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Microsoft President slams Trump's treatment of Huawei, saying it's unfair [Update]

Huawei's spat with the U.S. government has been going on for a few months now. In May, the Chinese firm was put on the U.S. Department of Commerce's (DOC) entity list, effectively banning it from purchasing any material from U.S. suppliers without government approval. As a result, Huawei had to work its way through a period of turmoil, with many firms suspending shipments to the company.

However, the ban was said to have been lifted, as noted by U.S. President Donald Trump, after his meeting with Chinese Premier Xi Jinping at the G20 summit in June. It was later confirmed that the lifting of the sanctions only applied to some widely available U.S. products, and that Huawei would still remain on the entity list.

Now, Microsoft President and Chief Legal Officer Brad Smith has voiced his opinions regarding the whole situation, implying the U.S. government's treatment of Huawei is un-American. Not only did he criticize the United States' stance in an interview with Bloomberg Businessweek, but he also explored the possible ramifications of the country's actions in his upcoming book, Tools and Weapons: The Promise and the Peril of the Digital Age.

Smith believes that there is no reason Huawei shouldn't be allowed to buy U.S. tech from Microsoft. He noted that the tech giant had asked U.S. regulators to explain the thinking behind their decisions. The response of the ones being questioned is described in the following way:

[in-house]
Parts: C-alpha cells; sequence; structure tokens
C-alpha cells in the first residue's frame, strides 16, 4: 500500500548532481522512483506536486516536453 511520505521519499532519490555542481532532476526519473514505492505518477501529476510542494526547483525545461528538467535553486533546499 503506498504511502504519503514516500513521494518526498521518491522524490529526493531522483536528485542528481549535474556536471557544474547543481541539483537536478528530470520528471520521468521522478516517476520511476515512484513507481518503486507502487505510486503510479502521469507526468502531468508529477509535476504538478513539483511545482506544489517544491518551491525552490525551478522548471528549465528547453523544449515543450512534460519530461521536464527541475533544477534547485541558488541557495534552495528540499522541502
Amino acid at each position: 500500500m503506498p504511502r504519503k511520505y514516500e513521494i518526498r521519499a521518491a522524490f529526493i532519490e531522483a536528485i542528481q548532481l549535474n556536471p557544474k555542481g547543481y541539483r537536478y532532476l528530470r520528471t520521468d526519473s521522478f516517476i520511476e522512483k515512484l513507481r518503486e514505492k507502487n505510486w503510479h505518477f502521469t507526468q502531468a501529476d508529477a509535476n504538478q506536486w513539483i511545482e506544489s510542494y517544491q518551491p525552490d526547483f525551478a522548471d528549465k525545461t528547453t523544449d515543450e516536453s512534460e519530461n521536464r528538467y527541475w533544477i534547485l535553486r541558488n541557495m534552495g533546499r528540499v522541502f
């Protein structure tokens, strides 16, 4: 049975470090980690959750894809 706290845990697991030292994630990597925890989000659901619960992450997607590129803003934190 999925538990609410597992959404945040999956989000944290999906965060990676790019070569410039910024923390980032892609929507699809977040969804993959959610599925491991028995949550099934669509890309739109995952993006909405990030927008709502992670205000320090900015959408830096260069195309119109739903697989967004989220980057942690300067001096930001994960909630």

"Oftentimes, what we get in response is, 'Well, if you knew what we knew, you would agree with us, 'And our answer is, 'Great, show us what you know so we can decide for ourselves. That’s the way this country works.'"

Significant actions like the ones taken by the DOC require more reasoning behind them, according to Smith, and shouldn't be made without a "sound basis in fact, logic, and the rule of law".

Trump and Xi Jinping shaking hands at the G20 summit. Image via Fox News

Smith further noted that Trump's experience with the hotel industry should have prompted him to make a better decision regarding the situation. Drawing parallels between hotel management and the trade ban inflicted upon Huawei, he noted:

"To tell a tech company that it can sell products, but not buy an operating system or chips, is like telling a hotel company that it can open its doors, but not put beds in its hotel rooms or food in its restaurant. Either way, you put the survival of that company at risk."

In his soon-to-be-released book, the Microsoft President has predicted tighter restrictions on the exporting of emerging tech to follow soon. "You can’t be a global technology leader if you can’t bring your technology to the globe," he noted, showcasing his worries regarding the potential impact of these strictures on Microsoft.

Smith also states that the tech giant has asked the DOC to scrutinize only the sale of specific products to specific customers that may pose a national security risk. He further suggested that standards for data collection and privacy should be governed by a coalition of democracies, allowing for the sharing of "appropriate" data.

Although there have been some bright signs regarding the whole situation in recent weeks, it doesn't look like a permanent resolution seems to be coming any time soon. Huawei, meanwhile, is taking its own steps to ensure that it has a good backup plan, should things end up going awry.

Source: Bloomberg (paywall)

Update: The word "un-American" was not specifically used by Microsoft's President in the interview with Bloomberg. As such, the article title and body has been updated to reflect this information. We regret the error.

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